Judgment in Absa-Bankorp case to be handed down early in 2018
The case relates to an Apartheid-era bailout of Bankorp, where the Reserve Bank effectively extended R1.1bn to the bank in the form of a structured transaction
Judgment was reserved on Thursday in the Absa-Bankorp case, which has pitted public protector, Busisiwe Mkhwebane against the Reserve Bank, the minister of finance and Absa — all of which are seeking to have her report into this matter, or findings in the report, set aside.
Judge Cynthia Pretorius, one of three judges hearing the matter, said that judgment would be handed down in late January or early February.
The case relates to an Apartheid-era bailout of Bankorp in which the Reserve Bank effectively extended R1.1bn to the ailing bank in the form of a structured transaction. Absa’s acquisition of Bankorp was effective in April 1992, making it the recipient of the Bank’s assistance.
In a report published in June — the outcome of an investigation following a complaint laid with the public protector’s office in 2010 relating to the matter — Mkhwebane directed the Special Investigating Unit to reopen an earlier investigation by the unit into the lifeboat, “in order to recover misappropriate public funds unlawfully given to Absa Bank in the amount of R1.125bn”.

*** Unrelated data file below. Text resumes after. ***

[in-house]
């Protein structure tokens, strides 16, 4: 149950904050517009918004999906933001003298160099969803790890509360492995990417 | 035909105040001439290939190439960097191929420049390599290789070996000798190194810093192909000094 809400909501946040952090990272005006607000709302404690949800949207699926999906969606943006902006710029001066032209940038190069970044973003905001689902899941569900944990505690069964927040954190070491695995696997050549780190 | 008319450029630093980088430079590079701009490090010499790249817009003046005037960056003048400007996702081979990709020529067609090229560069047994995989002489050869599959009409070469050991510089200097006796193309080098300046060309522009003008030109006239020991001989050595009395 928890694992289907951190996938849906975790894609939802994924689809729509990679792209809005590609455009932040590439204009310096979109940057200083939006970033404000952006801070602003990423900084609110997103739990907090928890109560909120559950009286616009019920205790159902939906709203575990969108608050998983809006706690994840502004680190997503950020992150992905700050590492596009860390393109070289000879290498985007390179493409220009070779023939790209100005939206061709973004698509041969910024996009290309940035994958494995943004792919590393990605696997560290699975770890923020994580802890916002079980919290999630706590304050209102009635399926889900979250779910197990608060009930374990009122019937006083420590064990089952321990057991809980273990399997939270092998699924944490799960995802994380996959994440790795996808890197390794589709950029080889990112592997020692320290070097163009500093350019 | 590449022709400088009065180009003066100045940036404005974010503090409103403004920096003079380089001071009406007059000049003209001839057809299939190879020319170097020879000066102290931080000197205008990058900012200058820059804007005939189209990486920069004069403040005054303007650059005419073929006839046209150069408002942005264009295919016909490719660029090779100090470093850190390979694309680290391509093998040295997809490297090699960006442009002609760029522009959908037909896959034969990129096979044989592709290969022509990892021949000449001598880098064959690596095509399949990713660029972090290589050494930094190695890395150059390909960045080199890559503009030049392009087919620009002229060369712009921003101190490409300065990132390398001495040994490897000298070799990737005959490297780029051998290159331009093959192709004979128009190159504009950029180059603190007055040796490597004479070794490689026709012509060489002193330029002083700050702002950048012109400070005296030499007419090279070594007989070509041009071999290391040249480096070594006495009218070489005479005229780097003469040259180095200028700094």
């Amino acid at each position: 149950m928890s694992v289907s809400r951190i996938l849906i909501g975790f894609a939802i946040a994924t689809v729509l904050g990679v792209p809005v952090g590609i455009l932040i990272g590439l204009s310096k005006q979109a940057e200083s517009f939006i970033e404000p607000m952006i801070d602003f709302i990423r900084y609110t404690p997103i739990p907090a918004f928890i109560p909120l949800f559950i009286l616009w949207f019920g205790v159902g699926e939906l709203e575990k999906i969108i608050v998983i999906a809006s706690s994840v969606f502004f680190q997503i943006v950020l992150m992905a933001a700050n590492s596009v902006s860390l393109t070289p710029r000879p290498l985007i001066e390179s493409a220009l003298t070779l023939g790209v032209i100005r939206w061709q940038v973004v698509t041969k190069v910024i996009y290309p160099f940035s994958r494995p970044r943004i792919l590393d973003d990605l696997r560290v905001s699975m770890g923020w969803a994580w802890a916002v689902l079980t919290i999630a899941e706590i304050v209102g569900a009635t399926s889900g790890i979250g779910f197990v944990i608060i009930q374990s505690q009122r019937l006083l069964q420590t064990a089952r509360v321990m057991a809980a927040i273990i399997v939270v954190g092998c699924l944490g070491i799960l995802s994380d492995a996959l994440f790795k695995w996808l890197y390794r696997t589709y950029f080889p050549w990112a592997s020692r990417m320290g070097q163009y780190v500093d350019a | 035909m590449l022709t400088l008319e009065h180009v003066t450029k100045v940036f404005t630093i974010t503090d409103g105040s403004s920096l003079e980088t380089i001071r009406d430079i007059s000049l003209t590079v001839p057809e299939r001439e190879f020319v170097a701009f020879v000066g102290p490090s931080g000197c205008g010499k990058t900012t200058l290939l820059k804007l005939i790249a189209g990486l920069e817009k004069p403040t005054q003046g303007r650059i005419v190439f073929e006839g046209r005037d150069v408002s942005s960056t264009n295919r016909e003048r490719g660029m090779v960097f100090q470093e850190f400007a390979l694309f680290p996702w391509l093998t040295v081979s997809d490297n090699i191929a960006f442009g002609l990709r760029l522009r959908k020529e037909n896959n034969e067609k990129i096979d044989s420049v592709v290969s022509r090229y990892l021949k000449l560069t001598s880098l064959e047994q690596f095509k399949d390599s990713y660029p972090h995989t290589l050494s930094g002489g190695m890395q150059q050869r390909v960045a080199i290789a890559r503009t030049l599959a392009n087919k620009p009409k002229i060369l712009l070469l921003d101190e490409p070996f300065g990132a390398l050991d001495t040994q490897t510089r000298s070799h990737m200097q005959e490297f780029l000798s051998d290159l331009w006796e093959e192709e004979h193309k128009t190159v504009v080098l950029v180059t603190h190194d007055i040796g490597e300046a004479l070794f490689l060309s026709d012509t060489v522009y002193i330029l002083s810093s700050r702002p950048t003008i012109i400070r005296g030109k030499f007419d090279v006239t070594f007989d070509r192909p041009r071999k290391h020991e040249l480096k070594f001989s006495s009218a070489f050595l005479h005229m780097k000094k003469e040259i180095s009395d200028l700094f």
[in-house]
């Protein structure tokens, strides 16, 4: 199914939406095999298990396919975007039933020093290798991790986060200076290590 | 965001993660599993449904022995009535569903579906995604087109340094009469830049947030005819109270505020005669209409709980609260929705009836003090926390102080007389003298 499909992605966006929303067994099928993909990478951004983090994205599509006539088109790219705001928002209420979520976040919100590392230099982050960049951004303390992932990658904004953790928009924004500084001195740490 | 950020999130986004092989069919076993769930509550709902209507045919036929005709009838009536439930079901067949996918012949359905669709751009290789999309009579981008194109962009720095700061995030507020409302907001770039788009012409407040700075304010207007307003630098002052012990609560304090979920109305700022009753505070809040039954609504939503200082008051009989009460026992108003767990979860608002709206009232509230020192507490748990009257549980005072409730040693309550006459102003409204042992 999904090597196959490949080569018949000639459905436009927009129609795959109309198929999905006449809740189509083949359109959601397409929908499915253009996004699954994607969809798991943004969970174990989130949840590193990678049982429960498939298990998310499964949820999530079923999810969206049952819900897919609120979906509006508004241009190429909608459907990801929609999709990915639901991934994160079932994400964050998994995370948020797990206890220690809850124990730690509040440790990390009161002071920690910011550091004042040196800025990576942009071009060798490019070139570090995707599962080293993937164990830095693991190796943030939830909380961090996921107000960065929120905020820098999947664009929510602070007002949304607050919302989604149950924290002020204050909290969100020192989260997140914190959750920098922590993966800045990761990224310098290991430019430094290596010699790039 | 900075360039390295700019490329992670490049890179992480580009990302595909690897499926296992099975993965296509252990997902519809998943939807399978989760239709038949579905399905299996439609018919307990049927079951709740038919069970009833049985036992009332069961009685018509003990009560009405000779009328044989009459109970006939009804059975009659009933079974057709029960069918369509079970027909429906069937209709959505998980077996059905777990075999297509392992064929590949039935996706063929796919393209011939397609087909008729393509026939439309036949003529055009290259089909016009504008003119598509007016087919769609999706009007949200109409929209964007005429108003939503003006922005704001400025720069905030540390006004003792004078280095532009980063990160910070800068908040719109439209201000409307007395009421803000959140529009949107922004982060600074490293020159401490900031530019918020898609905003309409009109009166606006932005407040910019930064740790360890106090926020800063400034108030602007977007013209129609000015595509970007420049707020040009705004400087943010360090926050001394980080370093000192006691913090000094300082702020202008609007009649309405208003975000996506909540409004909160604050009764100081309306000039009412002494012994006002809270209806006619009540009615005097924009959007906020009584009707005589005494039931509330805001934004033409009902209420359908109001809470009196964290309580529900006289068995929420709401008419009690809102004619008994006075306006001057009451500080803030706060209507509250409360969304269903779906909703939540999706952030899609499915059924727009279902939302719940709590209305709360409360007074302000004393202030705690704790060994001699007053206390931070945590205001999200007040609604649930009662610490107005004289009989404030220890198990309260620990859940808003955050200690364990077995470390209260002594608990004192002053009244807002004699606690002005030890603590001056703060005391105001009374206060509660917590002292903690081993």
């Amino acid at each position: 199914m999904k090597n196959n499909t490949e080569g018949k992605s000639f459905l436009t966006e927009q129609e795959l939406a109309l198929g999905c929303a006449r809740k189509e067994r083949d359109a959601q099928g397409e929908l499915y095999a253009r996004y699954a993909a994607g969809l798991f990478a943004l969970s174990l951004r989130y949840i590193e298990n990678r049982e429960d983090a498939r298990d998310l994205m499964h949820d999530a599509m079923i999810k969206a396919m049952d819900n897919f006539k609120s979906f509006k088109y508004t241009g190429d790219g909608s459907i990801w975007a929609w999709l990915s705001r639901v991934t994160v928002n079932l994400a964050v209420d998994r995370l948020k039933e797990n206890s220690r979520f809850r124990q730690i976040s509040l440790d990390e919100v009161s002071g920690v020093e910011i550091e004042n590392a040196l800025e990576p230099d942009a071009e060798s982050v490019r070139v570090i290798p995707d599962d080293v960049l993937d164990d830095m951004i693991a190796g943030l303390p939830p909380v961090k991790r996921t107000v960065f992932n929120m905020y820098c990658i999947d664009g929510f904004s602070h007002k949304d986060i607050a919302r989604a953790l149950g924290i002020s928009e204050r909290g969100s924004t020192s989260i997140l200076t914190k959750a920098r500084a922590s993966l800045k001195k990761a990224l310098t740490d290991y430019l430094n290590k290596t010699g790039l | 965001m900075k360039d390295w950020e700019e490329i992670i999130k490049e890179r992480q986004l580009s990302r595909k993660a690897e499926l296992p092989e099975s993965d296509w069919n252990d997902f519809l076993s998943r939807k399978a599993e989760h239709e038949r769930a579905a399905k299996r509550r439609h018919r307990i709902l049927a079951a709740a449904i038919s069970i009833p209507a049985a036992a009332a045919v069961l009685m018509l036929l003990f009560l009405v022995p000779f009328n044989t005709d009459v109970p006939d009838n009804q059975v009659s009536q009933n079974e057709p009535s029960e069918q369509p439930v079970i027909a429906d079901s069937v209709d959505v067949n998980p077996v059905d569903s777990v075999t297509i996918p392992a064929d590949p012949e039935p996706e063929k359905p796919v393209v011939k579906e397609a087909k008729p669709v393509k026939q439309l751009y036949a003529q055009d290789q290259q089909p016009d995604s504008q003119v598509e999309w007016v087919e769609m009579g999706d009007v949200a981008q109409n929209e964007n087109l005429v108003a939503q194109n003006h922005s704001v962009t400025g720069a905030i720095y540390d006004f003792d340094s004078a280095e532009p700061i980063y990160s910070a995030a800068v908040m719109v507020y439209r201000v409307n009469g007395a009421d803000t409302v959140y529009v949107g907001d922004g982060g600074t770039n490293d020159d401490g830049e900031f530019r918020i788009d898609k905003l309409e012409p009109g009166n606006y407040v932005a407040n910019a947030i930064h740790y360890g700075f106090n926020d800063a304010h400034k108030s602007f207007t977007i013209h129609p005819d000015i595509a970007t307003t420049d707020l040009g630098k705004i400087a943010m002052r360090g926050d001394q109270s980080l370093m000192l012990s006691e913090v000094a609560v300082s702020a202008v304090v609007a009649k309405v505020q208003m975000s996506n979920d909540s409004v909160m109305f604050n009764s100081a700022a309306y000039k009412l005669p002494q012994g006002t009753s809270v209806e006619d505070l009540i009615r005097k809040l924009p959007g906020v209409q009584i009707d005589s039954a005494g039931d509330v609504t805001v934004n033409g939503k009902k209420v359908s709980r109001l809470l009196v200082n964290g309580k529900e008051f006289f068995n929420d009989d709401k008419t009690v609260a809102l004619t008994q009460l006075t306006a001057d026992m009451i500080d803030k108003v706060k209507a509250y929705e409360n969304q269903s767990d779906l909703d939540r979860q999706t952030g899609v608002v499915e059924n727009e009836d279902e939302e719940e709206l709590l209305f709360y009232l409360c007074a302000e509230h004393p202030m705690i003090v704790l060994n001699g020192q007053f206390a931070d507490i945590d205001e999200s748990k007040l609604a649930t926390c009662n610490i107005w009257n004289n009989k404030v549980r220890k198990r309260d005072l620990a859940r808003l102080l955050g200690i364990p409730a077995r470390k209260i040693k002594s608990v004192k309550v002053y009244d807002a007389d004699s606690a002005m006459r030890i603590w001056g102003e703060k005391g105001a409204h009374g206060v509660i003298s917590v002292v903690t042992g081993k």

That investigation, carried out in 1999 by then head of the SIU Judge Willem Heath found that any attempted recovery would cause systemic risk to the banking system, which would harm the public at a large.
A second investigation in 2000 by a panel headed by Judge Dennis Davis found that the amount paid by Absa for Bankorp took into account the Bank’s lifeboat, and therefore Absa had not benefited.
Absa has applied to have Mkhwebane’s remedial action set aside, while Finance Minister Malusi Gigaba is seeking to have the entire report set aside on the basis that Mkhwebane ignored the facts that were before her and reached conclusions “manifestly lacking in logic”.
The Bank has gone a step further and is seeking a declaratory order that Mkhwebane abused her office by, for example, holding secret meetings with the Presidency that were not disclosed in her final report. The Bank is also seeking a costs order against her in personal capacity on the basis that she lied under oath in court papers about the nature of those meetings.